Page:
THE LORE & MAGIC OF CLOVER (Trifolium spp.)
Planetary ruler: Mercury
Associated deities: Aphrodite, Freya, Hathor, Venus.
Magical virtues: luck, visionary herb, Beltane, faithfulness, love, fairy contact, abundance
My lawn is full of clovers, and I make no attempt to weed them out, because they are so beneficial. The bees adore them, and honey made by bees feeding on clover is delicious. It attracts many beneficial insects including parasitic wasps that kill aphids and other insects that can destroy the vegetable garden. It is wonderful for nitrogen fixation, pulling in atmospheric nitrogen and storing it in its roots. When the plant dies, nitrogen is released back into the soil as food for surrounding plants. This is not a modern discover, from the seventeenth century, farmers added red and white clover to their fields to feed them. This, and the fact that clover makes good hay, gave rise to the phrase ‘be to in clover’, meaning abundance.
This little plant, often regarded as a weed that grows in many a lawn and roadside verge has more than its fair share of folklore.
St Patrick used the clover to explain the three in one nature of the holy trinity. The threefold shape of the clover leaf was used to represent the Holy Trinity (Father, Son and Holy Spirit). In Christian lore, Eve took some four-leaf clover with her when she was banished from the garden of Eden as a reminder of her happy time in paradise. However, its reputation as a plant of luck and prosperity is most prevalent in Celtic countries, and it is likely that some of its lore may predate Christianity altogether.
Clovers generally have three leaves, and four leaves are rare, so just finding one might be considered extraordinary luck. Four is a number of balance – four directions, four elements, four seasons and so on. One traditional rhyme associates it with four common aspirations:
One leaf is for fame,
And one leaf is for wealth
And one for a faithful lover,
And one to bring you glorious health
Are all in the four-leaved clover.
Otherwise, the four leaves are taken to represent faith, hope, love, and luck. For Christians, the four-leafed clover represented the cross, and possession of one would protect against evil spirits, the attentions of fairies, witches and ill luck. Maybe before the advent of Christianity, it was a solar cross, a symbol which dispelled evil in ancient times.
Clovers were used in love magic. According to popular folklore, place a four leafed clover under your pillow to dream of your perfect partner. If you are seriously looking for a partner, place a clover leaf in your shoe, the first man you meet will be your destined lover. Or pin the clover to your door, and the first unmarried man that passes will be yours. Scatter in front of a new bride for luck and protection.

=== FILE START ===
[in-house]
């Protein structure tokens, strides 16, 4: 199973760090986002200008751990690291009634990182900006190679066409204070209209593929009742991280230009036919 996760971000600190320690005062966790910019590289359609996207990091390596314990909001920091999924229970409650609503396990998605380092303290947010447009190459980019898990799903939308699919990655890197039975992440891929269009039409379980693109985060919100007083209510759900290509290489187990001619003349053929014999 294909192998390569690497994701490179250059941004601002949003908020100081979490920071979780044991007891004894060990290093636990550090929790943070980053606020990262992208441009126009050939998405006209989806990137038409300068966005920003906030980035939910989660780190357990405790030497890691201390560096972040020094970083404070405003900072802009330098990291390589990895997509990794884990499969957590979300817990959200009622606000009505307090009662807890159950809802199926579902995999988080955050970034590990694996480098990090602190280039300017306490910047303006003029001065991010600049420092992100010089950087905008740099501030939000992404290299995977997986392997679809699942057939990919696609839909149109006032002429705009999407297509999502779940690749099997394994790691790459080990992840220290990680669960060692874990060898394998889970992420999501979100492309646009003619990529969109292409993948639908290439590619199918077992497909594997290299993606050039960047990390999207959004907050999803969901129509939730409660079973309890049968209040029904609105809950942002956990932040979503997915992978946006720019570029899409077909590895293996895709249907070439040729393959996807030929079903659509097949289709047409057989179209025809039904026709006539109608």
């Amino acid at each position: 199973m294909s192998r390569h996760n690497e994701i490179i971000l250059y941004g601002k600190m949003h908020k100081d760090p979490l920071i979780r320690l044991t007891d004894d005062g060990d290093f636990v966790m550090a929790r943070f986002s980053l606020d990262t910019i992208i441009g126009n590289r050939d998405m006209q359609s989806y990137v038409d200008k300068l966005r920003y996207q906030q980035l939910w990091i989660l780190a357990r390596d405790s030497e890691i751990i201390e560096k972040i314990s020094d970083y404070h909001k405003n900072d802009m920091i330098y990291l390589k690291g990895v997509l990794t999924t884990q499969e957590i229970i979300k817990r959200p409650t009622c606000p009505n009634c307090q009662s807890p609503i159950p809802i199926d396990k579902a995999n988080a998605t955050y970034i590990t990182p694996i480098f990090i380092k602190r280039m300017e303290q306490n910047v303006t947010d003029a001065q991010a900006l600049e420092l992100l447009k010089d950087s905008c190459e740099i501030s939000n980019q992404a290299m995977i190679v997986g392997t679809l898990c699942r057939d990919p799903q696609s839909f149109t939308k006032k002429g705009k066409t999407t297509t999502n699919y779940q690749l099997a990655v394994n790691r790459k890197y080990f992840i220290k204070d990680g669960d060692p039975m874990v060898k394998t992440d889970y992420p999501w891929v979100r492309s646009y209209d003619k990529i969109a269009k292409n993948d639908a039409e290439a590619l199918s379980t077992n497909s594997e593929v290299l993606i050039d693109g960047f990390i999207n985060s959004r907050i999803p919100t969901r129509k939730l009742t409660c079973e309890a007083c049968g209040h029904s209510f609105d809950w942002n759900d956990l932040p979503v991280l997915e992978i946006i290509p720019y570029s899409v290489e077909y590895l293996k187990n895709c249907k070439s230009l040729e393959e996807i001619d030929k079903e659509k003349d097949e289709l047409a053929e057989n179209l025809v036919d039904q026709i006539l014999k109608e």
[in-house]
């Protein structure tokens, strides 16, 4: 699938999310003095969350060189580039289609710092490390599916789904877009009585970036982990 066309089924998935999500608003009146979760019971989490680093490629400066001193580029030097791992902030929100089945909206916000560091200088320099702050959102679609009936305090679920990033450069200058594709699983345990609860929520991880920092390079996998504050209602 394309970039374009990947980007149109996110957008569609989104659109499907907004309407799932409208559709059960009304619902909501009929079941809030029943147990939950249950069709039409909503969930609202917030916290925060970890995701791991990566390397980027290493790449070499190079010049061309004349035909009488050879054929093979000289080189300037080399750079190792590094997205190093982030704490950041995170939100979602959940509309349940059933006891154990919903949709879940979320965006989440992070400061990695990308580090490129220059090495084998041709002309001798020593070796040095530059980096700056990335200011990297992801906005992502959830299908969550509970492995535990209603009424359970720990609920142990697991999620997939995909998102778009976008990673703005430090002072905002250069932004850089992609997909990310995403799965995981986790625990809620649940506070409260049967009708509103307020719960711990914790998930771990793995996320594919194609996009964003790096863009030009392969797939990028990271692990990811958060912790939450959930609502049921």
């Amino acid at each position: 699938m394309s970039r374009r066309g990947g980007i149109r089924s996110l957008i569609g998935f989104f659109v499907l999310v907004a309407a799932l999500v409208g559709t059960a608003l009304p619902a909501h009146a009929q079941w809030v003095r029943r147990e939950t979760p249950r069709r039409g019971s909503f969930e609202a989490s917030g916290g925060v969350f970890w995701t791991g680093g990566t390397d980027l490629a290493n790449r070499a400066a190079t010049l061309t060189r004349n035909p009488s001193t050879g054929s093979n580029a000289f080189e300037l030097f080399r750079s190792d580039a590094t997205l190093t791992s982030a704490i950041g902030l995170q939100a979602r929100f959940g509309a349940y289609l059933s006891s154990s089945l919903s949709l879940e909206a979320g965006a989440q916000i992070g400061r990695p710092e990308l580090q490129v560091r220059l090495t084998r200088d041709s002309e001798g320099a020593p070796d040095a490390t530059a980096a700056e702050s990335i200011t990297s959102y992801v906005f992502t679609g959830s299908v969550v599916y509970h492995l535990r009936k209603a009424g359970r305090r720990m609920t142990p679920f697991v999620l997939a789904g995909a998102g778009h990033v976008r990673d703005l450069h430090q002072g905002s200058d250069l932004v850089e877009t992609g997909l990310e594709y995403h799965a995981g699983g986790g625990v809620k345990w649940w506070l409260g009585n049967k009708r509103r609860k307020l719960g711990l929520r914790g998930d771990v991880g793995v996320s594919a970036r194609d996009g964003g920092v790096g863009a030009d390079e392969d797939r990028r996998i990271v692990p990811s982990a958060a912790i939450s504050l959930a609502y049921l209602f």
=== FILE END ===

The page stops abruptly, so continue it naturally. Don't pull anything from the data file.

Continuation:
If we are to judge by fairy tales, clovers were much loved by the fairy folk. According to one story, a milkmaid accidentally picked a four-leaf clover with the grass she used to soften the weight of the pail on her head. When next she looked at her cow, she saw dozens of fairies milking it. In many documented recipes, a salve of four-leaf clover was said to open the Sight and allow a person to see fairies and spirits.
Clover is protective, a holy herb that shielded against dark forces. There is an old rhyme that runs: Trefoil, vervain, St John’s wort, dill/Hinders witches of their will. In Cornwall, a four-leaf clover is said to bring back a real child stolen by the pixies, by placing the clover on the changeling.
It is said that snakes will not go where clover grows. The related shamrock was said to have been planted in Ireland by saint Patrick who expelled all the snakes from the island, a metaphor for overcoming the power of the Pagans. Shamrock means small clover, though it is not a clover at all, but an oxalis.
The word clover is possibly from the Latin clava meaning ‘club’, the three knotted club of Hercules, the symbol in the suit of clubs in playing cards. In Anglo Saxon it was called cloeferwort (a wort is a medicinal herb).
Clover is a visionary herb, and may be employed in teas, wine, incense, salves and potions to aid access to the spirit world, especially for fairy contact at Beltane, a doorway between the seasons, and at the great fairy festival of Midsummer.
Consecrate the ritual pentacle and copper tools, such as herb knives, with clover infusion or oil. Use clover oil, incense and infusion in rituals and spells for increase, earth, abundance and prosperity. Carry a clover for luck.
According to an old spell, to stay young gather dew on May Day dawn. Steep in three clover stalks in it, out of the sunlight. The next day rub some of this water on your face, and every subsequent day until it is used up. (it’s worth a try!)
Use in incense, spells, herbal talismans, as an anointing oil for spells of rituals of love, and the goddess of love.
© Anna Franklin, The Hearth Witch’s Garden Herbal, forthcoming Llewellyn, 2023